Should We Use Torture to Obtain Intelligence Data?

A journalist resource (2017) stated that: ‘During the George W. Bush administration, the CIA employed what it called ‘enhanced interrogation techniques’ on detainees around the world. This included waterboarding (simulated drowning), sleep deprivation to the point of hallucination, beatings, sexual humiliation, and threats to hurt a detainee’s children or rape a detainee’s mother.’ (para,1). Does torture work, and Should we use torture to obtain intelligence data? What is the Christian’s view on the use of torture? Using the these questions, this essay will provide numerous resources to help conclude whether torture is an acceptable method to utilize on detainees captured for questioning, and most of all, protecting our nations national security.

The Government’s highest investigation interrogators explained that torturing and abusing, when interrogating detainees is not the most effective solution to gather reliable and truthful information. Does torture work? Enhanced interrogations are not to make people talk, but to instead, gather reliable information to protect our nation’s citizens from radical attacks on U.S soil. CIA programs of Enhanced Interrogation techniques are torture, dangerous and life-threatening techniques designed to break down the will of a detainee in order to garner information that the detainee would not otherwise provide, information that would prevent imminent significant harm to citizens. Interestingly, up until 9/11, the CIA stance was that torture was ineffective and the information provided unreliable (Hickman & Kiriakou, 2017).

This is supported by the US Senate Select Committee on Intelligence’s 2014 report on the state of detention and enhanced interrogation techniques, which states that “the use of the CIA’s enhanced interrogation techniques was not an effective means of obtaining accurate information or gaining detainee cooperation” and “the interrogations of CIA detainees were brutal and far worse than the CIA represented to policymakers and others” (CIA Torture, 2018). These techniques, whether or not they are legal or not, destroy our country’s image around the world and incite anger and vengeance when combined with the existing feelings of over-reach, authoritarianism, occupation, police and military abuses, and tyranny.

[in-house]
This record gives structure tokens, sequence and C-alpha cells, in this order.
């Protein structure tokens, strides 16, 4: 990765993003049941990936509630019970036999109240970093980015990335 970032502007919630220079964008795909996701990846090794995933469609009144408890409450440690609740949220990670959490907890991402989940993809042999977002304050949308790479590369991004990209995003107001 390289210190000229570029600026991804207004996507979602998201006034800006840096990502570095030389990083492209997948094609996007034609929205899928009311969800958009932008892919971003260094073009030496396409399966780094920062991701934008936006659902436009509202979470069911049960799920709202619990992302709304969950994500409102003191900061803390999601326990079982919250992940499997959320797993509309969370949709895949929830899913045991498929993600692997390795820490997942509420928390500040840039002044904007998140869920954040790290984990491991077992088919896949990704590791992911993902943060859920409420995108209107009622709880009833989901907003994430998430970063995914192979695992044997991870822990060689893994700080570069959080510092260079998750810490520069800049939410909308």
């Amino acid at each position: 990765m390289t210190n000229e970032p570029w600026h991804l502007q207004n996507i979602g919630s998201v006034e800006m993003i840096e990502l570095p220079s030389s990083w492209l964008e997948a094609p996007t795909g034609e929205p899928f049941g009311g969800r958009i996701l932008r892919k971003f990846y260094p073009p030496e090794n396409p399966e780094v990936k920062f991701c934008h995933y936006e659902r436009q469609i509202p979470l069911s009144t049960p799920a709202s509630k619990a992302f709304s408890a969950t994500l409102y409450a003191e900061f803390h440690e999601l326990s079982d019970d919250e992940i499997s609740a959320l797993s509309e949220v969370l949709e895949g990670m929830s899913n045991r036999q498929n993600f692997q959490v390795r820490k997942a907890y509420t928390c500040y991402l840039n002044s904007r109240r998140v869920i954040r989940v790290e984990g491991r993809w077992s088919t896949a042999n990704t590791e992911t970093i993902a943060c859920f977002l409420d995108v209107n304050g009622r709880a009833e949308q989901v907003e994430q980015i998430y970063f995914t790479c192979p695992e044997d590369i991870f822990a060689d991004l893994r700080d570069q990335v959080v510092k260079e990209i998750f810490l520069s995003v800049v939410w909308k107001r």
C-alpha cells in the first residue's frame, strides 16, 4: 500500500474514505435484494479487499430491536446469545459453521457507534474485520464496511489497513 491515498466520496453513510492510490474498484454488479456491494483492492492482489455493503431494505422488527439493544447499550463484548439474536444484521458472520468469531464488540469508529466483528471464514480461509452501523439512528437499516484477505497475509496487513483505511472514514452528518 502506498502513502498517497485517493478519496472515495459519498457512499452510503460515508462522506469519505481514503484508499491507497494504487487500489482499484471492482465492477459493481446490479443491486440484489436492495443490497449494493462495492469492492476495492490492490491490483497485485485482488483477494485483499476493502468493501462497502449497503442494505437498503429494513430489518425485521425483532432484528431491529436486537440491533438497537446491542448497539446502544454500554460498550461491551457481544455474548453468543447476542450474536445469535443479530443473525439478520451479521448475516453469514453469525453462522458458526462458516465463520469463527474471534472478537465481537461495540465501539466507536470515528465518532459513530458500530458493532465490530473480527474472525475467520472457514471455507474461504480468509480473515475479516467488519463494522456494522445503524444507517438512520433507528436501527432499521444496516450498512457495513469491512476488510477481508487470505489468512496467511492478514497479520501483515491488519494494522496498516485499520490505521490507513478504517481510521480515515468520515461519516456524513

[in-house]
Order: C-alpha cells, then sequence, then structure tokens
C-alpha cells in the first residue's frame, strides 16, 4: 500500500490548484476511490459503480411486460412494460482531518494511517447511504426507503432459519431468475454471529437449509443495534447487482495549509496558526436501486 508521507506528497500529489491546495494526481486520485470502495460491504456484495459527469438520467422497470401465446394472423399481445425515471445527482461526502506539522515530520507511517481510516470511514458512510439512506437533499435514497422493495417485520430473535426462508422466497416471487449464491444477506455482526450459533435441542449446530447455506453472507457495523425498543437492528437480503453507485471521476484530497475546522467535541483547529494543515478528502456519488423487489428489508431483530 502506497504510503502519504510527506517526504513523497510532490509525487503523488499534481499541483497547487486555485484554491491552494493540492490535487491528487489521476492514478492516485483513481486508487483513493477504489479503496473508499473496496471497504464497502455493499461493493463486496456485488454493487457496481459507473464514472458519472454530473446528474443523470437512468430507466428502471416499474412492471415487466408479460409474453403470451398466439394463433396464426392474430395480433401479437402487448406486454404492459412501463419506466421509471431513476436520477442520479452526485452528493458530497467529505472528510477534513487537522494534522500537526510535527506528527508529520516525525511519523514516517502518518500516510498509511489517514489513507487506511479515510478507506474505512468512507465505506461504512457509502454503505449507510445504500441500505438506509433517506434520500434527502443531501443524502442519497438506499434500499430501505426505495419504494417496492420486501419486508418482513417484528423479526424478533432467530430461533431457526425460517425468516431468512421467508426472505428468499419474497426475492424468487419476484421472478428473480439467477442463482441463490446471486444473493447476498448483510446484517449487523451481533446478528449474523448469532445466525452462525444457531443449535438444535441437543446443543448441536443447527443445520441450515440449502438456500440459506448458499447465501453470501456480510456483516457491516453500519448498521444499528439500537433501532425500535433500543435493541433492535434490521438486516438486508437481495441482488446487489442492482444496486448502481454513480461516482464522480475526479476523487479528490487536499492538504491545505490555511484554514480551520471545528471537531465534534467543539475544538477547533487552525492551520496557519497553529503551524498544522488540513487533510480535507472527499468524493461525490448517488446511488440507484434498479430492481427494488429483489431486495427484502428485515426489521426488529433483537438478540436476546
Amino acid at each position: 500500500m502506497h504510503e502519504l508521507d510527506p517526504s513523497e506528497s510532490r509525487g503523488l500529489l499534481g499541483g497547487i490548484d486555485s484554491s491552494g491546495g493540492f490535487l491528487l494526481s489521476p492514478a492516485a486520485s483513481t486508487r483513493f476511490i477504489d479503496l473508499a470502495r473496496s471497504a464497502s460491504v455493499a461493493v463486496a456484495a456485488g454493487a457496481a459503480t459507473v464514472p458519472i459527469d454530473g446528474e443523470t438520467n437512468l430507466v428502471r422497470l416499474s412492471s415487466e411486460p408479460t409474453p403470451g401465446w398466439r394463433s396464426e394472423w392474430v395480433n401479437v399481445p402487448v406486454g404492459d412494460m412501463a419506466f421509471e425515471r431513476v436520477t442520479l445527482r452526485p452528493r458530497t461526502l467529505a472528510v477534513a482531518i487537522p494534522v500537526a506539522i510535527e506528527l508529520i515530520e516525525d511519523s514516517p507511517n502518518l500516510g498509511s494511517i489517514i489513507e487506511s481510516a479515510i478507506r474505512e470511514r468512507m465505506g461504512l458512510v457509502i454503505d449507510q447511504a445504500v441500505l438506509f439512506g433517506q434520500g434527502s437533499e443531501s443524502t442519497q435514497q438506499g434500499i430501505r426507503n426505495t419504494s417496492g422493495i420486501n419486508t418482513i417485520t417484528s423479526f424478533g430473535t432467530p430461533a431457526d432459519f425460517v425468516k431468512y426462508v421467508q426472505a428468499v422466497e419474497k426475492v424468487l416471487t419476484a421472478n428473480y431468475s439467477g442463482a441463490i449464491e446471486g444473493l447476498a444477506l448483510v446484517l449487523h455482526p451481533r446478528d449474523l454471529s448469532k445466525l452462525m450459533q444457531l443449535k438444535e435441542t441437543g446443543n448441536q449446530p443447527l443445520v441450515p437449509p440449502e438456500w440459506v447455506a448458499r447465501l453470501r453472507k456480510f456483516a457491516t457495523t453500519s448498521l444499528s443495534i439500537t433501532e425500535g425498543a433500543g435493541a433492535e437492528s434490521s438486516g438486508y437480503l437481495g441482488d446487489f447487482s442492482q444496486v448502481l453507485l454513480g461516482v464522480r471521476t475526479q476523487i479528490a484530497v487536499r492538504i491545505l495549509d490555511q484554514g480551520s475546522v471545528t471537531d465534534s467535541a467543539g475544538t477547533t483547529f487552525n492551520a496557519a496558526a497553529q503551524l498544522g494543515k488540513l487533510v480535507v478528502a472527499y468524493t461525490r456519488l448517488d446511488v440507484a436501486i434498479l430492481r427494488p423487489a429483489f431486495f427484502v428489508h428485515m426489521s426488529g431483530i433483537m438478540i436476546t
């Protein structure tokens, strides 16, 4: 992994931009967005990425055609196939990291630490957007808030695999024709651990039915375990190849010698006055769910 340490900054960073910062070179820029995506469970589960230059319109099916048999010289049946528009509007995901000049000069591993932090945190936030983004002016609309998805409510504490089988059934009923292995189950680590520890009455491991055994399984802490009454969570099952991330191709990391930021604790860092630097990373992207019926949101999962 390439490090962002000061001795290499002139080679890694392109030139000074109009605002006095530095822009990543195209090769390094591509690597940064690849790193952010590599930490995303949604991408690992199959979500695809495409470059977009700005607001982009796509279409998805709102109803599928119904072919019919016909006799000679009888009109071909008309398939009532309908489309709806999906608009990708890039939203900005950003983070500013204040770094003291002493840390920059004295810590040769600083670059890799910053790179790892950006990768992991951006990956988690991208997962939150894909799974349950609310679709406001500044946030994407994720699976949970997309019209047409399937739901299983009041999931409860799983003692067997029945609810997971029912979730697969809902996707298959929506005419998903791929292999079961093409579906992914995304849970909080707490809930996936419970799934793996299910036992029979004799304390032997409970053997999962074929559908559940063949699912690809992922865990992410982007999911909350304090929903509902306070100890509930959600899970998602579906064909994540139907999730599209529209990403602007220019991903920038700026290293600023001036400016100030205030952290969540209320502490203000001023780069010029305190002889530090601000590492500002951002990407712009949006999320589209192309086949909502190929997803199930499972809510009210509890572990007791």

Our enemies can use the evidence of these abuses in their propaganda, legitimate events lending credibility and sympathy to their cause. understanding the need to find information and to find it fast, however if in the act of uncovering or obtaining information to prevent an attack we then fuel three more attacks, it’s a pyrrhic victory. Even more so when the information obtained is unreliable at best. It is written in 1 John 3:18 “Dear children, let us not love with words or speech but with actions and in truth”, therefore let us be consistent in our words and our actions, that we avoid impropriety and give our enemies ammunition to use against us.

Although torture has been found less effective, There are numerous ways for a country to attempt to defeat terrorism. Our textbook states that “They include (1) crushing terrorist groups unilaterally, (2) crushing terrorist groups multilaterally, (3) containment, (4) defense, (5) diversion, (6) delegitimation, and (7) transforming terrorist breeding grounds” (Gaines, 2018, p. 136). With all these options, defeating terrorists unilaterally should be a last resort since it is always a better idea to have allies supporting us for a variety of reasons. I believe that choosing to crush them multilaterally, containing, using defensive strategies, diversion, delegitimation, as well as transforming terrorist breeding grounds all at the same time might be the best overall options without having an example of a precise circumstance.

transforming terrorist breeding grounds. Although this option is said to be difficult, if it is a success, it would likely save lives, and it could even make potential terrorists our friends of the future. Giving some of these upcoming terrorist hope of a bright future might change their entire life’s direction. “As Gurr (1990) noted, democratic reforms can substantially reduce the support for terrorists and win over those who otherwise might be recruited by them” (Gurr, 1990). If Gurr is correct, then the United States has the right idea when attempting to transform oppressive countries into democracies, although we have not always had great success in many of those attempts.

In conclusion, It is important to think about the future, to predict it and plan on it. But from an overall perspective we do not know what the future holds. (Ecclesiastes 8:6-7) told us “For there is a right time and procedure for every purpose, though a man’s misery weighs heavily upon him. Since no one knows what will happen, who can tell him what is to come?”. We do not know for sure the exact state of the future, we do have technology and knowledge to help us predict the future and some prediction has happened before, but it had also misled us. Even though we may not know what the future exactly holds, we can still tell what will happen because history repeats itself.